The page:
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Proc Natl Acad Sci U S A. 1997 Jun 10;94(12):6450-5.

Safety-modified episomal vectors for human gene therapy.

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Department of Medicine, Case Western Reserve University School of Medicine, 10900 Euclid Avenue, Cleveland, OH 44106, USA.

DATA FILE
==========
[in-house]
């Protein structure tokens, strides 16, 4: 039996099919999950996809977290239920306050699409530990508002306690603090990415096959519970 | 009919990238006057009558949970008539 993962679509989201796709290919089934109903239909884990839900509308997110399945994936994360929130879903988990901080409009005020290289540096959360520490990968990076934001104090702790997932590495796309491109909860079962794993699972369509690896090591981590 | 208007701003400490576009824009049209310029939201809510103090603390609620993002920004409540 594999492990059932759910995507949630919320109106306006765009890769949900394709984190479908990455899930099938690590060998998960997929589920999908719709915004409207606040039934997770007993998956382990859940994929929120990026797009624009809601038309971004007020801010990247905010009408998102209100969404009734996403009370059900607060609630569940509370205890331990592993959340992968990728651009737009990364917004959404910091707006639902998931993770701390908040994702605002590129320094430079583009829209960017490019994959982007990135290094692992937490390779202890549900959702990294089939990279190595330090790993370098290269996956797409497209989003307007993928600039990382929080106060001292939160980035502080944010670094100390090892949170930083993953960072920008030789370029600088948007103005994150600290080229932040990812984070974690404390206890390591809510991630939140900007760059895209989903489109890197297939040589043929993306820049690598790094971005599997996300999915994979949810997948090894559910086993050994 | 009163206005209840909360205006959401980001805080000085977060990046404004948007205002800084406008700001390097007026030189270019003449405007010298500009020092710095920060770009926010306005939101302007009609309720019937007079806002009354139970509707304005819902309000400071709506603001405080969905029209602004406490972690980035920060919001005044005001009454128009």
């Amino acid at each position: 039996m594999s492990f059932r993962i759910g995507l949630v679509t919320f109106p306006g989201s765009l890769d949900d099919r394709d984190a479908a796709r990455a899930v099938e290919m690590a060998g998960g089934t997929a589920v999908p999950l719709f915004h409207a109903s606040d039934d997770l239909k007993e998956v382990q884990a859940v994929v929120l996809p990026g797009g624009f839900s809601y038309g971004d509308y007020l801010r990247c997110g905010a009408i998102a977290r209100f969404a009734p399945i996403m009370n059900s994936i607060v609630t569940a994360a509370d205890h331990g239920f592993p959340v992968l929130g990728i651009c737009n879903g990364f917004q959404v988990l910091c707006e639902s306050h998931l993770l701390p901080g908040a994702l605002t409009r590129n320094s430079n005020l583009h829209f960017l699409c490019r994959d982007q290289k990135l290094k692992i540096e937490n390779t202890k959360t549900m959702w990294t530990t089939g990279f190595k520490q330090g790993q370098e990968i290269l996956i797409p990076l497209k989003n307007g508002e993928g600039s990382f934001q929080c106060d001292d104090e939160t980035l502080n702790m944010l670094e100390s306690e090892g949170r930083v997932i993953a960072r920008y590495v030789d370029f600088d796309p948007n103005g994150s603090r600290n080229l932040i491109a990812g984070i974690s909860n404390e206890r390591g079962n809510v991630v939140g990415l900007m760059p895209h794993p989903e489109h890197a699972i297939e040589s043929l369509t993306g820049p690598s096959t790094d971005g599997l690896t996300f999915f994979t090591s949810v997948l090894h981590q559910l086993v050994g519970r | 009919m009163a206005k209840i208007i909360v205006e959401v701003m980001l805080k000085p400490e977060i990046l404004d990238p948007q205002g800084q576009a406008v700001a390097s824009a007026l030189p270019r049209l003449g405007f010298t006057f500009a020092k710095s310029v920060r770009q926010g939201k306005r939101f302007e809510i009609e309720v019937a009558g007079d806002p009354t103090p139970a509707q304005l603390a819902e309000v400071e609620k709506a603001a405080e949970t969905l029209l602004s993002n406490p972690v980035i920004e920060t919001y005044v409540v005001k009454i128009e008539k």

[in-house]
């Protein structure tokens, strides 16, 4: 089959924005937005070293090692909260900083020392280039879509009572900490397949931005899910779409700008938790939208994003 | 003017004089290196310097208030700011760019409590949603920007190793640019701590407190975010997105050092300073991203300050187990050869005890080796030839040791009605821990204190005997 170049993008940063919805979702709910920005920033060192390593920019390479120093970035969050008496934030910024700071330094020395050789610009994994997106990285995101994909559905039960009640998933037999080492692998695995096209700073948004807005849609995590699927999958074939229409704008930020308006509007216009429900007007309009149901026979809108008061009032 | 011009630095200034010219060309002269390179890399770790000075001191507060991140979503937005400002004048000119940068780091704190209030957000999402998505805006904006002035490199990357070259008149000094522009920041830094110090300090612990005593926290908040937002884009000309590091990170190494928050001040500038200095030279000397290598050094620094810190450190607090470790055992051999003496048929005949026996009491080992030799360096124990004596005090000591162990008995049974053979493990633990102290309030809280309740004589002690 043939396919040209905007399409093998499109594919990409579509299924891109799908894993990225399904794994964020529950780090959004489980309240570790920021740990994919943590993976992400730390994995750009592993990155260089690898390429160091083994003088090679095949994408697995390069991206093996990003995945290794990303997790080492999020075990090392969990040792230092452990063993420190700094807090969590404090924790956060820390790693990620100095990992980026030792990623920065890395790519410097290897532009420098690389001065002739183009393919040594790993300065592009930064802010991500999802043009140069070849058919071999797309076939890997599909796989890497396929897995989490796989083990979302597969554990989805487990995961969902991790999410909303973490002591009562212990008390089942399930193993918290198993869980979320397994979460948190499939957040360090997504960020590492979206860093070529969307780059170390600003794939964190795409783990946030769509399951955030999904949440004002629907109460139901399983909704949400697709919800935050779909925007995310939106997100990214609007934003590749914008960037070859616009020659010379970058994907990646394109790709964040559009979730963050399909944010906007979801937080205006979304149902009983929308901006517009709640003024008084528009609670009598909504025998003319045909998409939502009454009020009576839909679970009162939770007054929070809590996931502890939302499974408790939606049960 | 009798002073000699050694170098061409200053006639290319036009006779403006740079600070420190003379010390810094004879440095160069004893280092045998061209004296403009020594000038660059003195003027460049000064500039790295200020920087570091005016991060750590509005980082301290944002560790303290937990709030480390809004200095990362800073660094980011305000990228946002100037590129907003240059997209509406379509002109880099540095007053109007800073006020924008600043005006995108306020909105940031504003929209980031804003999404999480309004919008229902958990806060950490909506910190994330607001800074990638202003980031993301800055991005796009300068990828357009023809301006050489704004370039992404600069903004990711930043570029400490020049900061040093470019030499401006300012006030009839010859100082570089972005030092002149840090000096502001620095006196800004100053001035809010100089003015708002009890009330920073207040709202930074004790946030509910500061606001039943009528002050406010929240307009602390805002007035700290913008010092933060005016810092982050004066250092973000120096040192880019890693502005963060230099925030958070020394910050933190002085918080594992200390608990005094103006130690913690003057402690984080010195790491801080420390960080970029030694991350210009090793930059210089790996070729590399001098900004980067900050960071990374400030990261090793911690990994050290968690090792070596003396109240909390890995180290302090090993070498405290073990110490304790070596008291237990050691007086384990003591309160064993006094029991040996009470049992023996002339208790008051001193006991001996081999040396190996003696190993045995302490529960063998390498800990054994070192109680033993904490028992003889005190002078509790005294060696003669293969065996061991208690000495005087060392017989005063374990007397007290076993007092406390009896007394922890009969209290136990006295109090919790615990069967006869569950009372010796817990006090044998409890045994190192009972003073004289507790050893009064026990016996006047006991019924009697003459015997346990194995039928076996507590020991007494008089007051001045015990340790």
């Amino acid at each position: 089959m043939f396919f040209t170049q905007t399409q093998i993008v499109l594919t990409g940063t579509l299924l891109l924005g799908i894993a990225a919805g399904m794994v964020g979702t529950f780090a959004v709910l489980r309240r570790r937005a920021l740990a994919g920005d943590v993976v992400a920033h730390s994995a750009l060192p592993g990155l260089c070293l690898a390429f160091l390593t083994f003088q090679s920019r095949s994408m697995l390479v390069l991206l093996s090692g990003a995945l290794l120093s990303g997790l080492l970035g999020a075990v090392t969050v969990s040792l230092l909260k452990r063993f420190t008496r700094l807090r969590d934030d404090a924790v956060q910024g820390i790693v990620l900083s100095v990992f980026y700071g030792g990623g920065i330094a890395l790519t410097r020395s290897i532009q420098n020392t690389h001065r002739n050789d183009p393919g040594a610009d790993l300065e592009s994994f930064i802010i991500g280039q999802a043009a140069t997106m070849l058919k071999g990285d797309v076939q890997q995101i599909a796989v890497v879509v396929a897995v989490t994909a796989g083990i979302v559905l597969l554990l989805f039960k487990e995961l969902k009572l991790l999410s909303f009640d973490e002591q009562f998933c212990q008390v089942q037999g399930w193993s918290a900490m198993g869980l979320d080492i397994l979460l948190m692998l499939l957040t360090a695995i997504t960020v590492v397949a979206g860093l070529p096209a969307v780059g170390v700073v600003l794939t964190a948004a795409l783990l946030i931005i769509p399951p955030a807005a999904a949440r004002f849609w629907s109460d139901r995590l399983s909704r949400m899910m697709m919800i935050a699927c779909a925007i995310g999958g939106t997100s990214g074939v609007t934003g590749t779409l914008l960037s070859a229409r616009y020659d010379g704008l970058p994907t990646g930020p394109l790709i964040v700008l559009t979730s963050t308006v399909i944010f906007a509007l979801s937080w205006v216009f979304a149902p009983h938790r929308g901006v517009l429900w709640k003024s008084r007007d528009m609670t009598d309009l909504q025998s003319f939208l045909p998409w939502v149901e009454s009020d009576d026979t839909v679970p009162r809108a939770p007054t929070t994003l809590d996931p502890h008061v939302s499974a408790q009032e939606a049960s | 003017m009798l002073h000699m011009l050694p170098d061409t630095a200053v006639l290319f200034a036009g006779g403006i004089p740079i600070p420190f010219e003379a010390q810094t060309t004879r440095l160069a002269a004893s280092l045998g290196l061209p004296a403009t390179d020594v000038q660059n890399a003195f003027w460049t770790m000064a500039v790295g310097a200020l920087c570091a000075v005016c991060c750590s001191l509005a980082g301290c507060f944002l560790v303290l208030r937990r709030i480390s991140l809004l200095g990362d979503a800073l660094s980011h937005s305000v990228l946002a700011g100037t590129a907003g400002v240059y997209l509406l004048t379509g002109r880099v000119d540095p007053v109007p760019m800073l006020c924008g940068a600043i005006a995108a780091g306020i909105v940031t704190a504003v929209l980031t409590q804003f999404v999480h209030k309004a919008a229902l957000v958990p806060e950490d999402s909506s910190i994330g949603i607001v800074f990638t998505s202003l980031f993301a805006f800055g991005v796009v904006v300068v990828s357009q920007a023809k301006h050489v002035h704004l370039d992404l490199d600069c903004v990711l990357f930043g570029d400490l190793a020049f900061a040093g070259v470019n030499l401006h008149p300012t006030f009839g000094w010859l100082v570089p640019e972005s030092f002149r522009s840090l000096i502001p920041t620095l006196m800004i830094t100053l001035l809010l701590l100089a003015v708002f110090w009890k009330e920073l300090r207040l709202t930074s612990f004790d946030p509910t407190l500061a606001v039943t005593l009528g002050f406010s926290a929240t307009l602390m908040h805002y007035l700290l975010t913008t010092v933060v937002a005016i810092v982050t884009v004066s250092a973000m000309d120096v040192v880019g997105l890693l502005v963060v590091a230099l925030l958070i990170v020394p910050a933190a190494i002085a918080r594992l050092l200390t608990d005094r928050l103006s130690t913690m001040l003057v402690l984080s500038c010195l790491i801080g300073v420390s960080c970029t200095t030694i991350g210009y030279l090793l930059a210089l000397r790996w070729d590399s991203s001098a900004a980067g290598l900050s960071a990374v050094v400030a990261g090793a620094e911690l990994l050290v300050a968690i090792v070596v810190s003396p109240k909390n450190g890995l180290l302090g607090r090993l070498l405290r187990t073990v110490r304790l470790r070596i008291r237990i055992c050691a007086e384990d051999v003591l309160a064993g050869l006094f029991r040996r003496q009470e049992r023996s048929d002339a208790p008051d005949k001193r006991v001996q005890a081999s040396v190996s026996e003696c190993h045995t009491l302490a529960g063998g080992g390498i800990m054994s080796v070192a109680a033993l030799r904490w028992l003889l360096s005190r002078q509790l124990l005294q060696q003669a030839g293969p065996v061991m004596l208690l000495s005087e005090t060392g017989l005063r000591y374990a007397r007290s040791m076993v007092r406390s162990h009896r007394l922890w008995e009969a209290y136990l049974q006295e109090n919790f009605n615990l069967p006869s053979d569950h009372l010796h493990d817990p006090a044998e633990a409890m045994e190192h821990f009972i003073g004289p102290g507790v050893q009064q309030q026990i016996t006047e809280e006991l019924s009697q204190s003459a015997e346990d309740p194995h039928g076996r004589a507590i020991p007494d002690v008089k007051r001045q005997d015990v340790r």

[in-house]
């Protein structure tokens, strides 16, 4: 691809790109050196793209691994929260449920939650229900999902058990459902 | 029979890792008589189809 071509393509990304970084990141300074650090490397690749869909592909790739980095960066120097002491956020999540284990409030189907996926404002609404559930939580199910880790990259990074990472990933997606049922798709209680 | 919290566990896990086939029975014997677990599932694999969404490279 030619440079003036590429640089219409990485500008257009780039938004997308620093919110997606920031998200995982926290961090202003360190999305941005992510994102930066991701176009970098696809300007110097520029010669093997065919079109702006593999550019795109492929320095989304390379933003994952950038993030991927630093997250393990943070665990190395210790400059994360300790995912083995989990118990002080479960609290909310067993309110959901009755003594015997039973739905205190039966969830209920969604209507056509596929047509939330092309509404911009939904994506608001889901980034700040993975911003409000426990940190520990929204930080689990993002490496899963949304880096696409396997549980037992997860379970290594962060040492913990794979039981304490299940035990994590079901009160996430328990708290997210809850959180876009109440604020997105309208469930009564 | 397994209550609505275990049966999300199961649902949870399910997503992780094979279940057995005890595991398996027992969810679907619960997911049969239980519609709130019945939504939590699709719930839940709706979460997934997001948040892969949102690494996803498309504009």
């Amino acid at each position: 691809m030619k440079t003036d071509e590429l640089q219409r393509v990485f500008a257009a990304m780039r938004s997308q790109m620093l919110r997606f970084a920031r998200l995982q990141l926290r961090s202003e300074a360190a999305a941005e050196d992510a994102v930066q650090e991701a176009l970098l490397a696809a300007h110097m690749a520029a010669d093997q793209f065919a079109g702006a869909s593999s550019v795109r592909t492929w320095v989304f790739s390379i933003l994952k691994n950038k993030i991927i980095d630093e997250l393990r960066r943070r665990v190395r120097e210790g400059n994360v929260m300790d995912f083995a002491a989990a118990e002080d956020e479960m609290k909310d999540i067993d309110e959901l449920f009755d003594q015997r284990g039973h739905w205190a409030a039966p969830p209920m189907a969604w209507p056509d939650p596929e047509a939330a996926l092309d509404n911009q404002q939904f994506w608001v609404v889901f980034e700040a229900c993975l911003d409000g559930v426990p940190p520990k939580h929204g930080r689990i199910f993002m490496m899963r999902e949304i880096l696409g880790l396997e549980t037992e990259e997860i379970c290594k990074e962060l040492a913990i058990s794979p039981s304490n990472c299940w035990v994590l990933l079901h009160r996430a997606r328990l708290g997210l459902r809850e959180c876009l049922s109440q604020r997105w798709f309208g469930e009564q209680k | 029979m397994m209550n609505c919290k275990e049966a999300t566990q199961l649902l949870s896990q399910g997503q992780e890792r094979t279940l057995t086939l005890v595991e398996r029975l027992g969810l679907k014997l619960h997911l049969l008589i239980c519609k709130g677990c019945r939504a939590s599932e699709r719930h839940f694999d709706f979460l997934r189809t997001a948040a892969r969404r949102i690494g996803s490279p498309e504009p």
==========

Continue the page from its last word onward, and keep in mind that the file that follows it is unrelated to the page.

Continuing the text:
The effectiveness of ongoing gene therapy trials may be limited by the expression characteristics of viral and plasmid-based vectors. To enhance levels of heterologous gene expression, we have developed a safety-modified episomal expression vector that replicates extrachromosomally in human cells. This vector system employs a simian virus 40 (SV40) large T antigen mutant (107/402-T) that is deficient in binding to human tumor suppressor gene products, including p53, retinoblastoma, and p107, yet retains replication competence. These SV40-based episomes replicate to thousands of copies by 2-4 days after gene transfer in multiple types of human cell lines, with lower activity in hamster cells, and no detectable activity in dog, rat, and murine cell lines. Importantly, 107/402-T has enhanced replication activity compared with wild-type T antigen; this finding may be due, in part, to the inability of p53 and retinoblastoma to inactivate 107/402-T function. We demonstrate that the level and duration of 107/402-T expression regulates the observed episomal copy number per cell. Compared with standard plasmid constructs, episomes encoding 107/402-T yield approximately 10- to 100-fold enhanced levels of gene expression in unselected populations of transient transfectants. To determine if 107/402-T-based episomes replicate extrachromosomally in vivo, tumor explants in nude mice were directly injected with liposome/DNA complexes. Using a PCR-based assay, we demonstrate that SV40-based episomes replicate in human cells after direct in vivo gene transfer. These data suggest that safety-modified SV40-based episomes will be effective for cancer gene therapy because high level expression of therapeutic genes in transient transfectants should yield enhanced tumor elimination.

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